Biden admin issues notification to further delay mandatory minimum pay for H-1B visa

The Biden administration on Friday issued a formal notification to delay the implementation of the previous Trump regime’s controversial rule to raise mandatory minimum pay for foreign workers on the H-1B visa, the most sought after among Indian IT professionals.

The H-1B visa is a non-immigrant visa that allows U.S. companies to employ foreign workers in specialty occupations that require theoretical or technical expertise. The technology companies depend on it to hire tens of thousands of employees each year from countries like India and China.

The Department of Labour in its federal notification published on Friday said that it is considering whether to propose a further delay of the final rule’s effective date and accompanying implementation periods that are currently scheduled to take effect on May 14, 2021, and July 1, 2021, respectively.

Before further delaying the effective date and implementation periods, the Department will provide the public an opportunity to comment, it said.

On February 1, the Department of Labour proposed to delay the effective date of the final rule entitled “Strengthening Wage Protections for the Temporary and Permanent Employment of Certain Aliens in the United States,” published in the Federal Register on January 14, 2021, for a period of 60 days.

The Department proposed to delay the effective date of the final rule until May 14, 2021, in accordance with the Presidential directive as expressed in the memorandum of January 20, 2021, from the Assistant to the President and Chief of Staff, entitled “Regulatory Freeze Pending Review.” As stated in the proposal, the 60-day delay would allow agency officials the opportunity to review any questions of fact, law, or policy. The Department invited written comments from the public for 15 days on the proposed delay of effective date. All comments had to be received by February 16, 2021.

The Department received 57 comments from the stakeholder community. It has reviewed the comments received in response to the proposal and will delay the effective date of the final rule for a period of 60 days, said the notification.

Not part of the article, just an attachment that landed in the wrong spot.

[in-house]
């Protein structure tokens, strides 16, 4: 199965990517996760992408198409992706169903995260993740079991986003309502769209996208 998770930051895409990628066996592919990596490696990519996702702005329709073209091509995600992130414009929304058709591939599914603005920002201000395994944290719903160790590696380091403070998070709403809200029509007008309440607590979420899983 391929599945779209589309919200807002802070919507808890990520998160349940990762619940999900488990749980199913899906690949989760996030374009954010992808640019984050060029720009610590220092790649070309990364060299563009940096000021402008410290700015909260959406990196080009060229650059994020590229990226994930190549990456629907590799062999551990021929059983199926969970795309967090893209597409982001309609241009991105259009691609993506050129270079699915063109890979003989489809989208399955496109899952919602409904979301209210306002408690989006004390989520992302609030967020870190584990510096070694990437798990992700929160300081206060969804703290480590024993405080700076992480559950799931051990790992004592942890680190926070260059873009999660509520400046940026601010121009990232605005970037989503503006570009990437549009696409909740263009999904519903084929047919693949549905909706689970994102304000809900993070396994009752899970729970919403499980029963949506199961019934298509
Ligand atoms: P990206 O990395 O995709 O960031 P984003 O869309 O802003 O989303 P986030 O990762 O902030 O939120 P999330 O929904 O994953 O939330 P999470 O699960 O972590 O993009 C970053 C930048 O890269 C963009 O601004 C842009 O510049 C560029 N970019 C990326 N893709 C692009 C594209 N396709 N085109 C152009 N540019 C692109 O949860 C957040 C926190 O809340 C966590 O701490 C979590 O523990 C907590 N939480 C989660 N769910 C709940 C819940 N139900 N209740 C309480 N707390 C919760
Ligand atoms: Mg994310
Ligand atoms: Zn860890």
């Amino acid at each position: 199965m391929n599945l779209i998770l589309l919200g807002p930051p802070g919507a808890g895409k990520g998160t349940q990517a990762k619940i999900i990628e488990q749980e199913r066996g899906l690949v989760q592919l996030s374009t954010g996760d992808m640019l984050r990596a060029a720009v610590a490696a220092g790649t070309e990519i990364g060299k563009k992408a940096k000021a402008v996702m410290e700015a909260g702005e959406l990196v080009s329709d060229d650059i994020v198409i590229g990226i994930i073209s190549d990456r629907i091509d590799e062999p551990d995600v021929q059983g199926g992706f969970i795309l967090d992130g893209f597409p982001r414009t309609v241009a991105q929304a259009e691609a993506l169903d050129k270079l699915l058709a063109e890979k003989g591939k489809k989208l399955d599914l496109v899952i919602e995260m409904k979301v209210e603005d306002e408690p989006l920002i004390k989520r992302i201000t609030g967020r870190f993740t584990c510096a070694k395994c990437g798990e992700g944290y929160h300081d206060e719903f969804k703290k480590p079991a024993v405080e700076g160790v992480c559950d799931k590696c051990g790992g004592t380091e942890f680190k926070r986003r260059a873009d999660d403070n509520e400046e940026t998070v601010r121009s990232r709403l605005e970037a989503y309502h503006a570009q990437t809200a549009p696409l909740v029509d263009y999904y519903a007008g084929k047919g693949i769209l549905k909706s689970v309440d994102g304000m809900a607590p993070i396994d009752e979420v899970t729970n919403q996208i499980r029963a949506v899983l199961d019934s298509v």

According to Mercury News, major Silicon Valley technology companies, which employ H-1B workers directly and via staffing firms, rely heavily on the visa and push to increase the annual 85,000 cap on new visas, claiming that they need more of them to secure the world’s top talent.

“Critics point to abuses and allege that the visa is used by outsourcers and staffing companies, as well as by tech giants, to replace U.S. workers with cheaper foreign labour, drive down wages and facilitate outsourcing,” it said.

The rule is a carry-over from the administration of former President Donald Trump, which proposed revisions to proposed mandatory salaries after losing a court battle to organisations including the Bay Area Council over an initial version.

If imposed, workers on the H-1B at the lowest wage level would have to receive at least the 35th percentile of the prevailing wage for their job type and location, compared to the 45th percentile in the initial version. Workers at the highest wage level would have to receive the 90th percentile, compared to the 95th percentile, the report said.

Meanwhile, a U.S. group on Thursday opposed the move of the Biden administration to reverse some decisions of the Trump administration on the H-1B visas, in particular going back to the lottery system for allocation of this most sought after work visa for foreign technology professionals.

The rule, Modification of Registration Requirement for Petitioners Seeking To File Cap-Subject H-1B Petitions, requires that U.S. Citizenship and Immigration Services (USCIS) prioritise the higher-paid and higher-skilled foreign workers for H-1B cap-subject visas, thus ensuring U.S. businesses have access to the best pool of foreign workers, while also discouraging wage suppression and creating unfair competition to American workers.

In its comment submitted to the Department of Homeland Security, the Federation for American Immigration Reform (FAIR) asserted that the implementation of the Trump administration rule would reduce abuse of the H-1B programme by unscrupulous employers while also protecting American workers.

Founded in 1979, FAIR is the country’s largest immigration reform group.

"President (Joe) Biden often portrays himself as a man from the ‘working class’ who is a tireless defender of the American worker," said FAIR president Dan Stein.

"Yet his administration is set to postpone, by at least a year, an important rule change that prevents unscrupulous employers from using the H-1B programme to undercut American wages while ensuring that companies that truly need skilled foreign workers have access to the best and the brightest," he alleged.

Current DHS policies require USCIS to select registrations on a purely random basis, utilising a lottery system, when demand for H-1B visas exceeds the numerical limit set by statute, note the comments.

"This random lottery selection process places no weight on wage or skill levels and fails to ensure businesses actually have access to the best and brightest workers possible. Worse, the lottery creates a scenario where American workers could be replaced by foreign workers who can be paid significantly less or who possess considerably lower skills," said Stein.

FAIR strongly urged DHS to implement these critical reforms without undue delay.

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